The Baul community had renounced all recognised institutional religions and revolted against long-established rites, customs and faiths. Breaking down the barriers of the narrow confines of communal faith they had found a large expanse under the sky, which had served as a bountiful meeting place of many religions. Counted as one of the principal folk- groups of Bengal, the Baul community composed its own songs, which symbolised devotional lyrics and were aimed to expound the deep mystery of the Baul religious culture to followers and disciples. No conscious effort to create any artistic effect was found in those songs. This latter feature was also noticeable in the songs sung by Lalon Fakir, who did not compose his songs out of any artistic design but with the sole objective of providing benefit to his followers. And yet, by virtue of their deep sensitivity and emotional appeal those songs had crossed the ambits of objectives and necessity to enter the select circle of artistic creations. Lalon's songs were thus devotional lyrics on one hand and on the other hand, they carried deep philosophical annotations in addition to being poetic creations embellished with an artist's passion.

The life-story of this ever-compassionate devotee, who preferred to remain immersed in himself and was totally averse to publicity - is shrouded in mystery. And because no description of the successive events of his life were available, the chroniclers had to rely on heresay and assumptions in several places. But nevertheless, the researchers who devoted themselves to finding out about the life and teachings of Lalon Fakir from the later period of the nineteenth century till this day have done a most commendable job. Although they are divided in their views on many matters there is no dispute among them on two pieces of documentary evidence. One is an article which appeared after Lalon's death in a periodical named Hitakari on 31 October 1890 and the other is a portrait of Lalon Fakir in an advanced age, drawn by Jyotirindranath Tagore, elder brother of the poet Rabindranath. Incidentally, Lalon's hamlet was located in the forest of the Chheuria area, which fell within the zamindari of the Tagore family.

While I was composing the film-script it had struck me that Lalon Fakir had visited the house-boat of Jyotirindranath Tagore at the latter's invitation, when his portrait was drawn. At that time there must have been some interaction between the two, one - a young man, enlightened and highly educated in the prevailing tradition and the other - an ancient sage, who had no book-learning. It is based on this assumption that I had drawn up the script of Moner Manush. Sunil Gangopadhyay had based his novel on the findings of many researchers, some assumptions and on his own perception of Lalon's songs. And based on Sunil-da's novel with the added input of my own understanding and thoughts, I have tried to compose this film-script in the language of cinema.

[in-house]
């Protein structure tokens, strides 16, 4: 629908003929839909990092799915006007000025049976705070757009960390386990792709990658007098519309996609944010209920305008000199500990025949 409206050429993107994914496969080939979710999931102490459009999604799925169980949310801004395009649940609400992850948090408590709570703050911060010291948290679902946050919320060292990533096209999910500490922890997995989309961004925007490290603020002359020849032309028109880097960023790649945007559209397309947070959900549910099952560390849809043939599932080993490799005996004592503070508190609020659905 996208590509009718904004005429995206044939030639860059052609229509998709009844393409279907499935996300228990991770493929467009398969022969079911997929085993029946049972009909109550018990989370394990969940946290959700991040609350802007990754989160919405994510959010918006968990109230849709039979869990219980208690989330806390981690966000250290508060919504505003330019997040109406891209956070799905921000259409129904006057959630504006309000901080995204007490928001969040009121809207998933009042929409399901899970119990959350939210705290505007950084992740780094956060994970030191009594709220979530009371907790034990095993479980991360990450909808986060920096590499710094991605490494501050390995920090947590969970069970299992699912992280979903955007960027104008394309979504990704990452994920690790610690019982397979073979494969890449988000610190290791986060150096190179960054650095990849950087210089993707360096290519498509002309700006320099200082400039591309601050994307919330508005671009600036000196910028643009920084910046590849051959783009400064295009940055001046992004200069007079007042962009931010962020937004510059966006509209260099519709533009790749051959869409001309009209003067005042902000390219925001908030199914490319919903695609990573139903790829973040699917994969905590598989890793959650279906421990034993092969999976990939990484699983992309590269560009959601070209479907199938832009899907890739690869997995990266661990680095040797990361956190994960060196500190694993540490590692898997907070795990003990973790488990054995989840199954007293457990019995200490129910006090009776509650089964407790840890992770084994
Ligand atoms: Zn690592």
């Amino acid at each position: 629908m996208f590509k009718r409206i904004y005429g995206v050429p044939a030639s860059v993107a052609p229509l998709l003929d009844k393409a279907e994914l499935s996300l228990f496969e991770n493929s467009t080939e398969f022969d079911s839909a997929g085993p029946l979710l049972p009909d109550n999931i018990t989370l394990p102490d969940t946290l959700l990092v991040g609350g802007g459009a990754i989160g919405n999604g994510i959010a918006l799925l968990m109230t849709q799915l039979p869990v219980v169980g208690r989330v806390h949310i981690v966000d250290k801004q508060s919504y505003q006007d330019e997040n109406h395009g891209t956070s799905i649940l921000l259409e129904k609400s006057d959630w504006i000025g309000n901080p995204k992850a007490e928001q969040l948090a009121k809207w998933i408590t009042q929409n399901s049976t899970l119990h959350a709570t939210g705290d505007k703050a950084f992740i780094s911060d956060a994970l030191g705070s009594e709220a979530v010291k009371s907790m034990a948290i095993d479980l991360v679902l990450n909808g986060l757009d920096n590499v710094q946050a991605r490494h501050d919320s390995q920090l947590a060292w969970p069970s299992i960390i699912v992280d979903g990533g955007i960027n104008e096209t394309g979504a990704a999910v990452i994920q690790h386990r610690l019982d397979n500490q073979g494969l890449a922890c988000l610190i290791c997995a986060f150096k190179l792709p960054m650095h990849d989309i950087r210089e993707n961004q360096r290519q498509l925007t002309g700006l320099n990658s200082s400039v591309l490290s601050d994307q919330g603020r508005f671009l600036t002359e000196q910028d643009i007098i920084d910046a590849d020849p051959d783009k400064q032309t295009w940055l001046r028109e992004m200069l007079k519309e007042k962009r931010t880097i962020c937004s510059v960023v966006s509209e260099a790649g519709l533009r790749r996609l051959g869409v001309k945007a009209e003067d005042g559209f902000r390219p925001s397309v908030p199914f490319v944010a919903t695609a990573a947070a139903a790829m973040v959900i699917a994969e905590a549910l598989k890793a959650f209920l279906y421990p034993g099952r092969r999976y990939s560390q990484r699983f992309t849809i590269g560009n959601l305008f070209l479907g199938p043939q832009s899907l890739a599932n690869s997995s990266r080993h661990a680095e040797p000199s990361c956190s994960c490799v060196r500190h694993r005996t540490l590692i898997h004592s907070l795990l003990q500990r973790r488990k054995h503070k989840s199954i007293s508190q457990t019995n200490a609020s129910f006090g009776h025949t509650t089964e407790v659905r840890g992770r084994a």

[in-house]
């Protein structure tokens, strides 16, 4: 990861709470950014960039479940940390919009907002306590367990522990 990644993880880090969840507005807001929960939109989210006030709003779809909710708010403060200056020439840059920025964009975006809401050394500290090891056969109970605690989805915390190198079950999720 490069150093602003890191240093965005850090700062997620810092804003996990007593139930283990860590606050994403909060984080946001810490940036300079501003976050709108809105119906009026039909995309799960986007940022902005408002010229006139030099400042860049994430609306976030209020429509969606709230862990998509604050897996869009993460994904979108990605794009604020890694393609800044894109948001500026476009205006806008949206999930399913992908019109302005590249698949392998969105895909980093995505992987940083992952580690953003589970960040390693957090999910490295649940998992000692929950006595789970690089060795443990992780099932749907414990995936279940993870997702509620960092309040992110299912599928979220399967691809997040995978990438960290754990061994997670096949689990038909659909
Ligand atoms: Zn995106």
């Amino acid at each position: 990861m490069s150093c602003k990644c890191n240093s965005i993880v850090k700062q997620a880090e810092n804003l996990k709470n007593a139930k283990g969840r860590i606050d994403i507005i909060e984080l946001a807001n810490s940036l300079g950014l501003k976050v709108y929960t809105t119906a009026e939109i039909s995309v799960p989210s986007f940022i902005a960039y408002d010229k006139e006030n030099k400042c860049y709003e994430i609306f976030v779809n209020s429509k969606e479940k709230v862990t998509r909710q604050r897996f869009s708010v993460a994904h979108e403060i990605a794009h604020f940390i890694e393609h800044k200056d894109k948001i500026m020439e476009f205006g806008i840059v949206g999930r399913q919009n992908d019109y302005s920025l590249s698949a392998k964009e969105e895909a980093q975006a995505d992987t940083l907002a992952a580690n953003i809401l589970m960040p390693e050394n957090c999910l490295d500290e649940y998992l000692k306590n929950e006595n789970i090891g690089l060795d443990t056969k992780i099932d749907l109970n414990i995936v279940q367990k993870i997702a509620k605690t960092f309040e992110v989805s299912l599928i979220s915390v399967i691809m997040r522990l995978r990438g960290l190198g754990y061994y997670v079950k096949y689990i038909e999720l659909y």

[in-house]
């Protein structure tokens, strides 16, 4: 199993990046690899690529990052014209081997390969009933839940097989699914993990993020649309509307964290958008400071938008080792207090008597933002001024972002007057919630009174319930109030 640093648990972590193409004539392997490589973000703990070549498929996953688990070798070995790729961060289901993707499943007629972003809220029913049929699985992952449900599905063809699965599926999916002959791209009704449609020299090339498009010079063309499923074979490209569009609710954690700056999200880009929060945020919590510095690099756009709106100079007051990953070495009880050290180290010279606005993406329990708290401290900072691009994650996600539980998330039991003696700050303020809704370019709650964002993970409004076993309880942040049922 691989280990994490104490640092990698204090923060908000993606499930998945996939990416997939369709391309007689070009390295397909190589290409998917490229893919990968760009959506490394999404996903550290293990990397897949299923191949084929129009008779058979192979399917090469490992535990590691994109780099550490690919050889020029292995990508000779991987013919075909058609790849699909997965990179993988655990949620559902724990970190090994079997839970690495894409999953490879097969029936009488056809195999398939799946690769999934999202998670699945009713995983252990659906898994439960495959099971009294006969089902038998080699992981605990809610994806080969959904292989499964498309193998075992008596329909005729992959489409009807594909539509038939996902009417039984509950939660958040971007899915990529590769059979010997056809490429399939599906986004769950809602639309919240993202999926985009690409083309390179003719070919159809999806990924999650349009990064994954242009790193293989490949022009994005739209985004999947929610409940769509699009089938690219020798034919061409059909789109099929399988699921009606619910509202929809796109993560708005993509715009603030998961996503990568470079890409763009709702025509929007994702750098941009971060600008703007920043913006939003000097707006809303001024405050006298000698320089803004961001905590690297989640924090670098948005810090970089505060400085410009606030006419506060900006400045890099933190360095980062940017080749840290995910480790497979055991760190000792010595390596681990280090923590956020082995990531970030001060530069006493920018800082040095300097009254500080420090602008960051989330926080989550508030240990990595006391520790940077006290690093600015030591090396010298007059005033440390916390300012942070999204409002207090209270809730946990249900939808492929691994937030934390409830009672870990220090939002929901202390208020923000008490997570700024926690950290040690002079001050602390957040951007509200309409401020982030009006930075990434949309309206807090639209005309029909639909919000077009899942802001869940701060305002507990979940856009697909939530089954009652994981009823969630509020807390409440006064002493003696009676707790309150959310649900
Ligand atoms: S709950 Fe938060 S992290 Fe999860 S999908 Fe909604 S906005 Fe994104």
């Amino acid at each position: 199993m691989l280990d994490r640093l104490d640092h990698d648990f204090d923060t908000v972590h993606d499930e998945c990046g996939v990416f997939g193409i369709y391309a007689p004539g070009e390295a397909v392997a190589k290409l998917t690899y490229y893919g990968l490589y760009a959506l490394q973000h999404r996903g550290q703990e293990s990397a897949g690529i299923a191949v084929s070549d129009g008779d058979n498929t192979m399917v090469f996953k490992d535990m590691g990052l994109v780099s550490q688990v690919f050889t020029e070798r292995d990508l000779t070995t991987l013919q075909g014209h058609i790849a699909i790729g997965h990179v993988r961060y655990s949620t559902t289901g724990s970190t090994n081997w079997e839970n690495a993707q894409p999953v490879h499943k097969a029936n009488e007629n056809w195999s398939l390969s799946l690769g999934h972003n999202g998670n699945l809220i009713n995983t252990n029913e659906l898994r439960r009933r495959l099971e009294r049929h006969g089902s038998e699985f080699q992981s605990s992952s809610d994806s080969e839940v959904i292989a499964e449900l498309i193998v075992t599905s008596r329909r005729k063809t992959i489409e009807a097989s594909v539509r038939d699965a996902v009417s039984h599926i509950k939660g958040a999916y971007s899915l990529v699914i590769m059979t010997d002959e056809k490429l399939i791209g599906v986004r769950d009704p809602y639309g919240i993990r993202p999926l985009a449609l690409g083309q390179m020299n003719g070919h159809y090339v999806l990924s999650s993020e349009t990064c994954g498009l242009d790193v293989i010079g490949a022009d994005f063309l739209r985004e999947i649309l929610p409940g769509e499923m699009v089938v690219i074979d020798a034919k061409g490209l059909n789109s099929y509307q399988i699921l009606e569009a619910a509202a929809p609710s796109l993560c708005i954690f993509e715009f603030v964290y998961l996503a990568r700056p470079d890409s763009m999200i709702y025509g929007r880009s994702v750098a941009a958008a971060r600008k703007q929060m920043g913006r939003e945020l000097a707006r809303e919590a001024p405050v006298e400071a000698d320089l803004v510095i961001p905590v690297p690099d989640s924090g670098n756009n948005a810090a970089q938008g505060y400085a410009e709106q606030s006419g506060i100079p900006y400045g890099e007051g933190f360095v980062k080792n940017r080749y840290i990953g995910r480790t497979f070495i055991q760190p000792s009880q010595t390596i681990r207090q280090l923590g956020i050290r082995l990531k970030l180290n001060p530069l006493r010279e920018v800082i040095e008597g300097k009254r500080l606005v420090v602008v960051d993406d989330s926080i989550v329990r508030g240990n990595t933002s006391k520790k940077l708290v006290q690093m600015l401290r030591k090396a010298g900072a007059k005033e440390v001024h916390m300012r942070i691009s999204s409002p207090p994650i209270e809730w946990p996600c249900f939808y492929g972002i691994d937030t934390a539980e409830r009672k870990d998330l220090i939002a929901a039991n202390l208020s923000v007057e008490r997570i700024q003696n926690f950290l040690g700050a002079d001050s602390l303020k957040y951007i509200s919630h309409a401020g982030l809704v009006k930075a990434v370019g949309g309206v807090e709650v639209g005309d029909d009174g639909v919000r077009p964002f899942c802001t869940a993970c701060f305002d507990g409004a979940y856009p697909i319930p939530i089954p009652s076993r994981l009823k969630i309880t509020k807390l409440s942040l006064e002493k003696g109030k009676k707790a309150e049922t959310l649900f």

It is often seen that when a film is produced on the basis of a published work of fiction the viewers have a tendency to compare the film with the text of the original novel. In reality, such comparison is in no way feasible, because literature is not translated into a film, rather, it is transformed into a motion picture and in the process, the author's feelings and experience merge with the feelings and experience of the film-maker. Just as literature has its own language and grammar so too does a film have its separate language and grammar. Then again, the perceptions of a reader and a viewer in their reading and viewing are different. When we read something the words, the sounds and the sentences enter our intellectual perception first and then the visual perception is formed, with each reader creating his own image in his mind. But just the opposite happens in a cinema. The moving picture enters our visual perception and then we apply our intellectual perception to understand its meaning and grasp its Significance. Thus an expression of literature can never be used as an expression in a film, rather, it has to be given a new cinematographic form if necessary.




Introduction by Gautam Ghose 9
Translator's Note 20
List of Abbreviations 23
Script 27
Characters Unmasked 298
Behind the Screen 302
Reviews 303